Ray-Pec schools prep to close; AG Schmitt sues dozens of school districts
By Raymore Journal staff
The Raymore-Peculiar School District is warning parents that students may go back to virtual learning if the rate of new COVID-19 cases continues its current trajectory. Meanwhile, Missouri Attorney General Eric Schmitt is suing nearly 40 school districts over mask mandates.
Ray-Pec School District Superintendent Dr. Mike Slagle is giving parents a fair warning about potential procedures to mitigate issues regarding a lack of staff as COVID-19 cases surge. In a message sent on Jan. 19, Dr. Slagle explains what the school district is poised to do should the current infection rate persist.
“Given the current trajectory in the number of positive COVID-19 cases and the lack of available staff to backfill key positions, there is the possibility we may be forced to close a classroom or facilities for a temporary period of time,” Dr. Slagle states in the letter. “I assure you that this is our last choice to deal with the issue before us, and we will do everything in our power to prevent closures.”
In the event the COVID-19 situation does not improve, the Ray-Pec School District may move to a short-term virtual learning environment.
If that were to happen, high schools will move to that format first, followed by middle schools if necessary. Consequently, staff members can be moved around to keep elementary schools open for in-person learning as long as possible. Worst case scenario, all students from Early Childhood to 12th grade will move to a short-term virtual learning format.
However, the school district may have to move to virtual learning for all students sooner if the employment situation does not improve. Regardless of the number of COVID-19 cases and teaching staff, in-person learning can still go on pause if there is a labor shortage within the transportation system or other aspects of the school district’s operations.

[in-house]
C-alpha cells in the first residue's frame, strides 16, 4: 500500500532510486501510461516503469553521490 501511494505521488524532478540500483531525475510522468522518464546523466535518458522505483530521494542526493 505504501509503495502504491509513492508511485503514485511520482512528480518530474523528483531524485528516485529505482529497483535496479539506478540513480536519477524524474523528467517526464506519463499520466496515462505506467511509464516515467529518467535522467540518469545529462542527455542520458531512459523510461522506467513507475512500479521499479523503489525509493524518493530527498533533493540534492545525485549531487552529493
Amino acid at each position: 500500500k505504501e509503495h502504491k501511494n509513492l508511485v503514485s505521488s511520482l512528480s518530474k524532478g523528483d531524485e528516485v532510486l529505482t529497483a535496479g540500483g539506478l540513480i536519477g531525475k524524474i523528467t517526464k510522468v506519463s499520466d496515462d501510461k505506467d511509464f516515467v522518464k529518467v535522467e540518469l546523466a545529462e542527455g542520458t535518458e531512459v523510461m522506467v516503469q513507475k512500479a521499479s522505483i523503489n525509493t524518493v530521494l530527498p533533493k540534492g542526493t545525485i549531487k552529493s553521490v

So far, the situation appears to be improving for the Ray-Pec School District. Despite a spike in isolations on Tuesday, Jan. 18, the tracing rate has gone down to less than 2%. Last Tuesday’s increase was likely the result of students returning from a four-day weekend. That trend has been consistent throughout the pandemic.
“Mondays have had consistently high case numbers due to the weekend backlog effect,” Michele Stidham, Ray-Pec School District’s communication director, told The Raymore Journal. “This past Tuesday was especially high because of additional backlog days of Friday and Monday.”
Nearby school districts have already pulled the trigger. On Jan. 20, the Belton School District announced all students will move to a virtual learning only format from Friday, Jan. 21, through Tuesday, Jan. 25. Belton School District officials hope the three days of “Alternate Methods of Instruction” will be enough to slow down the rate of COVID-19 infections within the district.
Lawsuits against school districts with mask mandates
School district procedures addressing the pandemic have been met with criticism and resistance throughout the state. Dozens of school districts currently have mask mandates implemented. However, the state is challenging those mandates.
On Friday, Jan. 21, Attorney General Eric Schmitt announced that his office has filed lawsuits against at least 36 school districts through the state. The complaints argue that not only do school districts lack the authority to impose mask mandates, but also that there is “no empirical or rational basis” behind the idea that mask mandates in schools prevent the spread of COVID-19.
The school districts being sued by the state include:
- Dunklin R-5
- Fort Zumwalt
- Fox C-6
- Francis Howell R-III
- Grandview C-4
- Hickman Mills C-1
- Holden R-III
- Jefferson City
- Kansas City Missouri
- Kingsville R-I
- Lee’s Summit R-VII
- Maplewood Richmond Heights
- North Kansas City
- Park Hill
- Parkway C-2
- Pattonville R-III
- Raytown C-2
- Rockwood R-VI
- Charles R-VI
- Valley Park
- Warrensburg R-VI
- Waynesville R-VI
- Webster Groves
“School districts have never been given the authority by the legislature to enact public health orders like mask mandates or quarantine orders – the recent Cole County judgment just further affirms that fact,” Schmitt said in a statement. “The decision to mask children in school should rest solely with parents and families.”